1. Any Confederate attempt to recover MO was doomed from the start.
2. Yes. It's resources. Any halfway competant Union commander could do the job, and the Federal government could, any time it chose to, send overwhelming force into MO. In essence, Federal control of the MS River gave what Napoleon always valued: "interior lines". They could transfer troops from the Cis-MS to the Trans-MS and the Confederates couldn't respond.
3. This is the real question. Given the resources in the TMD, a Confederate raid into MO, meant as such, could divert federal troops from the Cis-MS (as it did) and could accomplish some recruiting (as it did).
A more competant leader could have swelled Confederate ranks and brought those new recruits more or less intact to AR. At this stage 5000 TMD recruits, some reluctant, some not, couldn't effect the war in the TMD, let alone the wider war. And it is notorious the TMD didn't have enough modern rifles for the troops it already had, so the question is how those recruits could have be armed.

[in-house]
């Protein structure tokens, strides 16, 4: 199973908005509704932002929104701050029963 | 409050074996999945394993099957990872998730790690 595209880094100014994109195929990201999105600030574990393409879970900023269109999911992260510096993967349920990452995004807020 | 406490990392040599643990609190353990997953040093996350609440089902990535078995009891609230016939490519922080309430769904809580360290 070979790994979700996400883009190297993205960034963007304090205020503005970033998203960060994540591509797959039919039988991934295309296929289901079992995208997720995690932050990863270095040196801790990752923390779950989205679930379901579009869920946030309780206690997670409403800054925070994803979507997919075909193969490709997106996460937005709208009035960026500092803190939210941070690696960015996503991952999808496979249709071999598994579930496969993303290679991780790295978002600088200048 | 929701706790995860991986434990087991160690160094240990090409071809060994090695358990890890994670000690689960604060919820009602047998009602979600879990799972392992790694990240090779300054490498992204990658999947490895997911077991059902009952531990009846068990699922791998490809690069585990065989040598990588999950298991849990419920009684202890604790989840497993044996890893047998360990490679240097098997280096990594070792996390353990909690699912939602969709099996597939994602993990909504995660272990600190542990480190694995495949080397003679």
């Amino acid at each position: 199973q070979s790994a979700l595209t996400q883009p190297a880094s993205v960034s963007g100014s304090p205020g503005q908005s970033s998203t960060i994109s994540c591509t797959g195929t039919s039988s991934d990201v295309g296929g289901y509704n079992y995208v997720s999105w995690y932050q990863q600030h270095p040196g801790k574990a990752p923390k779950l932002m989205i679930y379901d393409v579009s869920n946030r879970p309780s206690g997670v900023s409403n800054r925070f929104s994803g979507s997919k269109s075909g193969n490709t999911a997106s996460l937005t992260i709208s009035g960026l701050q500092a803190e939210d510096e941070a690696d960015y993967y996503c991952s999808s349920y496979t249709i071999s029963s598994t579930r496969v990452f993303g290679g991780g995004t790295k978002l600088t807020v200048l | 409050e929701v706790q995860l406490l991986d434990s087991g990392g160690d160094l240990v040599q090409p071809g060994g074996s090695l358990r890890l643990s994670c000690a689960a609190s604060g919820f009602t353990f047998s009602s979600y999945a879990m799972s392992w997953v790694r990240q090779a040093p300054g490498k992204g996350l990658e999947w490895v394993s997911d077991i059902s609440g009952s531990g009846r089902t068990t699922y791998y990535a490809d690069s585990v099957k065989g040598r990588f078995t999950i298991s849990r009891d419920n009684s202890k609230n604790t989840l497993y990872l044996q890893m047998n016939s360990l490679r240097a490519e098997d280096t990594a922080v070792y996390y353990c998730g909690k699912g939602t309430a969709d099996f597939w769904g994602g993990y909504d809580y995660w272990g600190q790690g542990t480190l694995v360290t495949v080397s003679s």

Steve Newton, in his "Lost for the Cause", posits an alternative to Price's Raid--an expedition to expel the Unionists from Little Rock and the AR River valley. This move was more feasible, logistically, and the Confeds could bring their TMD infantry (flushed with success after the Red River campaign) to bear on Steele's forces. I think the logistics would have broken down here, also, since the same ground had been traversed by Steele in the Camden Expedition and was "eaten up". Plus the recovery of Little Rock, while a Confederate plus, wouldn't have been decisive in the larger scheme of the war. Still, it may have been a move worth trying.